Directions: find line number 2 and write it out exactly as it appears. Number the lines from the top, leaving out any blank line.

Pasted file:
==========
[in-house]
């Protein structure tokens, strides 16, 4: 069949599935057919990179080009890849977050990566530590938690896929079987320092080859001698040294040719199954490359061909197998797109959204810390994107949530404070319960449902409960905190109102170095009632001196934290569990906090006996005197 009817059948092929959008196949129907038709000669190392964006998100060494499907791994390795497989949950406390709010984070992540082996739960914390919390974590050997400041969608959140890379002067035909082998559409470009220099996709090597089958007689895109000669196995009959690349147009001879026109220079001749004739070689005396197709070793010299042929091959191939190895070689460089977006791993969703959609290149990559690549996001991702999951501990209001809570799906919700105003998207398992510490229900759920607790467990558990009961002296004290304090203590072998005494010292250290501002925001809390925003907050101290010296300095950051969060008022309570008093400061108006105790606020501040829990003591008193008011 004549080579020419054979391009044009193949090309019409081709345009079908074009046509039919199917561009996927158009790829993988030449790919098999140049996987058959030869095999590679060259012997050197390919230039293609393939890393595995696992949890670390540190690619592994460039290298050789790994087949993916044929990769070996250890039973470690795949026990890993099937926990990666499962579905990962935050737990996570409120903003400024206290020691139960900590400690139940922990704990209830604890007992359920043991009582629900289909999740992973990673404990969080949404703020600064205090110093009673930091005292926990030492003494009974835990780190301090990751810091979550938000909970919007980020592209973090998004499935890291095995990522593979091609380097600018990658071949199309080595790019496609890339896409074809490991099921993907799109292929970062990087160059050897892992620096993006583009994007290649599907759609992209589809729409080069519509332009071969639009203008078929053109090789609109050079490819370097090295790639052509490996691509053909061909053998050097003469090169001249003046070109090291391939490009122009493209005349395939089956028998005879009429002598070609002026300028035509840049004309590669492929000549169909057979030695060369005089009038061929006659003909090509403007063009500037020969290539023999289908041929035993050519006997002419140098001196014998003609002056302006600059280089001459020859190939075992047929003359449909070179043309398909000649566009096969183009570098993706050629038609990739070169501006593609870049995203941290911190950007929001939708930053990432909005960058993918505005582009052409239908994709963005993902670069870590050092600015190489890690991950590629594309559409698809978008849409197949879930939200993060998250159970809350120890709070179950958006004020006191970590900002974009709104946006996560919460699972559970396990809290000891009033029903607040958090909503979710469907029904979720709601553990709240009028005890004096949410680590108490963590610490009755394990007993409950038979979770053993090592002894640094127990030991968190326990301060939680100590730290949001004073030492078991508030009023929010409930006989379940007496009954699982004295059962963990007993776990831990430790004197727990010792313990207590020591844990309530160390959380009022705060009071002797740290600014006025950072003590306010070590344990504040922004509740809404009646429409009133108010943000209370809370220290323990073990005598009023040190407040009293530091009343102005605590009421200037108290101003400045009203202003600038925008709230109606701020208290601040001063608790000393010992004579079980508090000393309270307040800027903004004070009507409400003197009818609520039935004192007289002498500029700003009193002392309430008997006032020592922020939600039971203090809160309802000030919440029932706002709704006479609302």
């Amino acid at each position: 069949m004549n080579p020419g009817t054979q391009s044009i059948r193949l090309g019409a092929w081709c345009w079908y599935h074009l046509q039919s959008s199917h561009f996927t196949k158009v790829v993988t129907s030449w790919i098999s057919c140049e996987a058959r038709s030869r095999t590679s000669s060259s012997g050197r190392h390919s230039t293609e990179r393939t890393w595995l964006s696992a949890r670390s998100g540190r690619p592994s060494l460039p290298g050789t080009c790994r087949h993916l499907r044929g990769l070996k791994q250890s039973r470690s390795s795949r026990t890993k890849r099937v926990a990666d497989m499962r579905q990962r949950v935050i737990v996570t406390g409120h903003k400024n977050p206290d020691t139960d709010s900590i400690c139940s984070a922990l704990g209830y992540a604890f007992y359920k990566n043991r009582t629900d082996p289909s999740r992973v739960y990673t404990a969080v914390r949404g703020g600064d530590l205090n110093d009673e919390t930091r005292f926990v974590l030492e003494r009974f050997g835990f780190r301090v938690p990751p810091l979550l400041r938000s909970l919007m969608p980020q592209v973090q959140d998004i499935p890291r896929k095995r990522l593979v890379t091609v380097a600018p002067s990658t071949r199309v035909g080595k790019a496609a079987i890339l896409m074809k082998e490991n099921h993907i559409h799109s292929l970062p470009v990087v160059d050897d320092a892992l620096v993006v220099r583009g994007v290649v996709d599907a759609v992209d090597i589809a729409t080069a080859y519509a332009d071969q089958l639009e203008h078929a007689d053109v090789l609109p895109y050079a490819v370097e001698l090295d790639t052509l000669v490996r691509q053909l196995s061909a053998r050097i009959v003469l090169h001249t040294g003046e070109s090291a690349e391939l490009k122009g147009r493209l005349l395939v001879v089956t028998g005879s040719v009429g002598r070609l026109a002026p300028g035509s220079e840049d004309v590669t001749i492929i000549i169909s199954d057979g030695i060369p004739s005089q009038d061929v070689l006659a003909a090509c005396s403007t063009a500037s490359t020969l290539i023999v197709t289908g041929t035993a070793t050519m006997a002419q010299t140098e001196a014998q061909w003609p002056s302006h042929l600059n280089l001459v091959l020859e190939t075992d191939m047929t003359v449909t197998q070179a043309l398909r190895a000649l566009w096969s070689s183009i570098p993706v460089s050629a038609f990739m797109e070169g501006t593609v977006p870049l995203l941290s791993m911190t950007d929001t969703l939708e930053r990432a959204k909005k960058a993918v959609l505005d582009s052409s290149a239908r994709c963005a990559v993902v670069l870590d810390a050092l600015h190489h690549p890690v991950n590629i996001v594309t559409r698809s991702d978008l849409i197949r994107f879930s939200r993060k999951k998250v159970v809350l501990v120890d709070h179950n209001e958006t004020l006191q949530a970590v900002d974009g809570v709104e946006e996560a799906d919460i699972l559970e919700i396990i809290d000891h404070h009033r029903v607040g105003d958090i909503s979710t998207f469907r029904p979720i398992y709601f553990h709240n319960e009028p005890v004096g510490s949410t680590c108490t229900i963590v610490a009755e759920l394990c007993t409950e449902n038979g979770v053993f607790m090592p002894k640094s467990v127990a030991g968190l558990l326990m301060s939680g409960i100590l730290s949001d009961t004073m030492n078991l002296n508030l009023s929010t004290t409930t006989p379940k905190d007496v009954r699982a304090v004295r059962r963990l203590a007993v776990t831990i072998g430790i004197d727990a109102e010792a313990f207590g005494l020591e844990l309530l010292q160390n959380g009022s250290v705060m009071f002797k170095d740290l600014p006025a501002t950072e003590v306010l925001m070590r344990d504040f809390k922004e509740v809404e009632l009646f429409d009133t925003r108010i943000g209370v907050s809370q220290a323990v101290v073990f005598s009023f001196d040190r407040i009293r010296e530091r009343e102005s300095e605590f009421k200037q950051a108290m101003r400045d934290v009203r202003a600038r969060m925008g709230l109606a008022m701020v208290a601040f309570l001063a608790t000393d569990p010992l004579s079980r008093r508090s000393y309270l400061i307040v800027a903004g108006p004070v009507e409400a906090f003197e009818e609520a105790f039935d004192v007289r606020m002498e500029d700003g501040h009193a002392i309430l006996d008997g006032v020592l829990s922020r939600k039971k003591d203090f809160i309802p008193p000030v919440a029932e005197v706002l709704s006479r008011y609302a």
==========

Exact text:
């Protein structure tokens, strides 16, 4: 069949599935057919990179080009890849977050990566530590938690896929079987320092080859001698040294040719199954490359061909197998797109959204810390994107949530404070319960449902409960905190109102170095009632001196934290569990906090006996005197 009817059948092929959008196949129907038709000669190392964006998100060494499907791994390795497989949950406390709010984070992540082996739960914390919390974590050997400041969608959140890379002067035909082998559409470009220099996709090597089958007689895109000669196995009959690349147009001879026109220079001749004739070689005396197709070793010299042929091959191939190895070689460089977006791993969703959609290149990559690549996001991702999951501990209001809570799906919700105003998207398992510490229900759920607790467990558990009961002296004290304090203590072998005494010292250290501002925001809390925003907050101290010296300095950051969060008022309570008093400061108006105790606020501040829990003591008193008011 004549080579020419054979391009044009193949090309019409081709345009079908074009046509039919199917561009996927158009790829993988030449790919098999140049996987058959030869095999590679060259012997050197390919230039293609393939890393595995696992949890670390540190690619592994460039290298050789790994087949993916044929990769070996250890039973470690795949026990890993099937926990990666499962579905990962935050737990996570409120903003400024206290020691139960900590400690139940922990704990209830604890007992359920043991009582629900289909999740992973990673404990969080949404703020600064205090110093009673930091005292926990030492003494009974835990780190301090990751810091979550938000909970919007980020592209973090998004499935890291095995990522593979091609380097600018990658071949199309080595790019496609890339896409074809490991099921993907799109292929970062990087160059050897892992620096993006583009994007290649599907759609992209589809729409080069519509332009071969639009203008078929053109090789609109050079490819370097090295790639052509490996691509053909061909053998050097003469090169001249003046070109090291391939490009122009493209005349395939089956028998005879009429002598070609002026300028035509840049004309590669492929000549169909057979030695060369005089009038061929006659003909090509403007063009500037020969290539023999289908041929035993050519006997002419140098001196014998003609002056302006600059280089001459020859190939075992047929003359449909070179043309398909000649566009096969183009570098993706050629038609990739070169501006593609870049995203941290911190950007929001939708930053990432909005960058993918505005582009052409239908994709963005993902670069870590050092600015190489890690991950590629594309559409698809978008849409197949879930939200993060998250159970809350120890709070179950958006004020006191970590900002974009709104946006996560919460699972559970396990809290000891009033029903607040958090909503979710469907029904979720709601553990709240009028005890004096949410680590108490963590610490009755394990007993409950038979979770053993090592002894640094127990030991968190326990301060939680100590730290949001004073030492078991508030009023929010409930006989379940007496009954699982004295059962963990007993776990831990430790004197727990010792313990207590020591844990309530160390959380009022705060009071002797740290600014006025950072003590306010070590344990504040922004509740809404009646429409009133108010943000209370809370220290323990073990005598009023040190407040009293530091009343102005605590009421200037108290101003400045009203202003600038925008709230109606701020208290601040001063608790000393010992004579079980508090000393309270307040800027903004004070009507409400003197009818609520039935004192007289002498500029700003009193002392309430008997006032020592922020939600039971203090809160309802000030919440029932706002709704006479609302």